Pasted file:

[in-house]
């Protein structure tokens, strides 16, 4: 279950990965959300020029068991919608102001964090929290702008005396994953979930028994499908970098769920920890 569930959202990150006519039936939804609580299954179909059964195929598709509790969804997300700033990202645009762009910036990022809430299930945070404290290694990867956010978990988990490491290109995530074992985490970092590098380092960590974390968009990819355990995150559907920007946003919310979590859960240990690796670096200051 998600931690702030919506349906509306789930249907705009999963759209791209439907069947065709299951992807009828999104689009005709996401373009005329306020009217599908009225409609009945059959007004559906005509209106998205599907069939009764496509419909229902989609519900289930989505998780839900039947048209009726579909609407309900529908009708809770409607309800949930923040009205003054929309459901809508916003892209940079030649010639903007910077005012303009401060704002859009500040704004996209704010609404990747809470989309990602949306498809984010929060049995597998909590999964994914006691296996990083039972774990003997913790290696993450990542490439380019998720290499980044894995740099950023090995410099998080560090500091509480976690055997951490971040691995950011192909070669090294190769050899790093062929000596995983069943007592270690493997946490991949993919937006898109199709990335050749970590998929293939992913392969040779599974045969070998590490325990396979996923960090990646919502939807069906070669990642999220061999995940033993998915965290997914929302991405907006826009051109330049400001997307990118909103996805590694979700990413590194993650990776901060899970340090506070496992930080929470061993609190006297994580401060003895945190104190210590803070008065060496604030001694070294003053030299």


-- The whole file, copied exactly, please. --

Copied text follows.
[in-house]
């Protein structure tokens, strides 16, 4: 279950990965959300020029068991919608102001964090929290702008005396994953979930028994499908970098769920920890 569930959202990150006519039936939804609580299954179909059964195929598709509790969804997300700033990202645009762009910036990022809430299930945070404290290694990867956010978990988990490491290109995530074992985490970092590098380092960590974390968009990819355990995150559907920007946003919310979590859960240990690796670096200051 998600931690702030919506349906509306789930249907705009999963759209791209439907069947065709299951992807009828999104689009005709996401373009005329306020009217599908009225409609009945059959007004559906005509209106998205599907069939009764496509419909229902989609519900289930989505998780839900039947048209009726579909609407309900529908009708809770409607309800949930923040009205003054929309459901809508916003892209940079030649010639903007910077005012303009401060704002859009500040704004996209704010609404990747809470989309990602949306498809984010929060049995597998909590999964994914006691296996990083039972774990003997913790290696993450990542490439380019998720290499980044894995740099950023090995410099998080560090500091509480976690055997951490971040691995950011192909070669090294190769050899790093062929000596995983069943007592270690493997946490991949993919937006898109199709990335050749970590998929293939992913392969040779599974045969070998590490325990396979996923960090990646919502939807069906070669990642999220061999995940033993998915965290997914929302991405907006826009051109330049400001997307990118909103996805590694979700990413590194993650990776901060899970340090506070496992930080929470061993609190006297994580401060003895945190104190210590803070008065060496604030001694070294003053030299």